The carillon is housed in a free-standing campanile 132 feet (40 m) tall. It was designed by architect Bill Turley, who had several other Springfield commissions including the Hoogland Center for the Arts (standing as of 2022) and the former Springfield YMCA (demolished, 2021).[9] Constructed out of concrete, brick, and steel, the tower is an excellent example of the brutalist architectural style.[10][11] It features three observation decks within an open interior.[7][6] The bells are hung dead across the height of the tower. They hang as low as 52 feet (16 m) and as high as 105 feet (32 m).[12] The tower stands in the park surrounded by gardens and a reflecting pool.[3]

Festival and tours[edit]

The Rees Memorial Carillon hosts a week-long international carillon festival each summer, typically held during the week that concludes with the first full weekend in June.[3][5][13] The International Carillon Festival is typically held in June and features concerts during the evenings of festival week.[3][5][13] World class carillonneurs come to the United States to play the International Carillon Festival.[13] The 2011 festival was held from June 5–12 and was the festival's 50th anniversary.[5] Though the carillon was dedicated in 1962, the first International Carillon Festival at Washington Park was in 1961.[14] In the 2007 edition Chase's Calendar of Events called the Rees Memorial Carillon's International Carillon Festival "the world's best known carillon festival."[14] Tours of the carillon are available during the spring and summer;[8] The Springfield Park District's website includes tour and concerts times. Winter tours are available by appointment only.[13] Entrance to the Thomas Rees Memorial Carillon requires paying a nominal fee.[3][13] Visitors to the carillon can travel to the top by elevator where a scenic view of Springfield awaits.[3]

See also[edit]


  1. ^ a b "The History of the Carillon". Thomas Rees Memorial Carillon. Springfield Park District. Retrieved November 27, 2020.
  2. ^ a b "Thomas Ress Memorial Carillon in Springfield", (video), Prairie Fire, episode #542, WILL-TV; PBS, May 8, 1997, retrieved January 22, 2012.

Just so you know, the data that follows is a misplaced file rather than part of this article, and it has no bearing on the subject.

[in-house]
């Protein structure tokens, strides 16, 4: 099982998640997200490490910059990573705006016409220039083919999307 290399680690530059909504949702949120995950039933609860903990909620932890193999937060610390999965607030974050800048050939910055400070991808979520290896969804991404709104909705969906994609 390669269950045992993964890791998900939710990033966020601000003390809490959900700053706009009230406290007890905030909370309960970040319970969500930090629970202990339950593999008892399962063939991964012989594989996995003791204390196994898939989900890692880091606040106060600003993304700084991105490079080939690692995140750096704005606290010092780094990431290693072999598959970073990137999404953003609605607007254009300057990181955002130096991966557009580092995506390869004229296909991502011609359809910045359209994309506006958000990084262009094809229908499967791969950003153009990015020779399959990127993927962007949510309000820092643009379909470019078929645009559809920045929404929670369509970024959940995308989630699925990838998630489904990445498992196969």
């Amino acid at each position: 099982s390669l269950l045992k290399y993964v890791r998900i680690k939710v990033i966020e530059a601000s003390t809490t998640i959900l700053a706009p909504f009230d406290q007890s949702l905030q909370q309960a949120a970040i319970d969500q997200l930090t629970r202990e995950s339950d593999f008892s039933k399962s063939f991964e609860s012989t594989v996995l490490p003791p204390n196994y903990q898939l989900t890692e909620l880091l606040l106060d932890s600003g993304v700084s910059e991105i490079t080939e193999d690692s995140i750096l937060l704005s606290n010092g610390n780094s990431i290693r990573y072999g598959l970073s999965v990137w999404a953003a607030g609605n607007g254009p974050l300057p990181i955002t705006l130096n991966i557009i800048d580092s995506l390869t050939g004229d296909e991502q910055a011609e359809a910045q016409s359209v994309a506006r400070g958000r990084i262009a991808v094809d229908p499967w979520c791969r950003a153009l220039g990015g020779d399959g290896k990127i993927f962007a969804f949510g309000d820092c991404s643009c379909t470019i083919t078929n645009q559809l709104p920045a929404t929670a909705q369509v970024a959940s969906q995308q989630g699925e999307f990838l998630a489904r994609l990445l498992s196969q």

3. ^ a b c d e f g "Thomas Rees Memorial Carillon", Springfield Illinois Convention & Visitor's Bureau, official site, retrieved January 22, 2012.
  4. ^ a b c "History", "Carillon" - Springfield Park District, official site, retrieved January 22, 2012.
  5. ^ a b c d e f g Nevel, Jason (June 3, 2011). "Carillon Festival Will Show off New Lighting System". State Journal Register. Retrieved January 22, 2012.
  6. ^ a b "On the Cover", Illinois Parks and Recreation, 05, July/August 1984, retrieved January 22, 2012.
  7. ^ a b Davenport, Don (2002). In Lincoln's Footsteps: A Historical Guide to the Lincoln Sites in Illinois, Indiana, and Kentucky. Big Earth Publishing. p. 132. ISBN 193159905X.
  8. ^ a b "Springfield, Illinois: Lincoln Country", (slideshow), Midwest Living, retrieved January 22, 2011.
  9. ^ "Hoogland Center for the Arts". Springfield, Illinois: Historic Sites Commission. Retrieved January 22, 2012.
  10. ^ Volkmann, Roberta; Volkmann, Carl (2008). Springfield's Sculptures, Monuments, and Plaques. Arcadia Publishing. p. 75. ISBN 978-0738551654.
  11. ^ "Thomas Rees Memorial Carillon", Emporis, retrieved January 22, 2012.
  12. ^ "Springfield - TR : USA - IL". TowerBells. May 8, 2018. Retrieved November 27, 2020.
  13. ^ a b c d e "International Carillon Festival", Springfield Park District, official site, retrieved January 22, 2012.
  14. ^ a b Chase's Calendar of Events 2007. McGraw-Hill. 2006. p. 304. ISBN 0071468188.

External links[edit]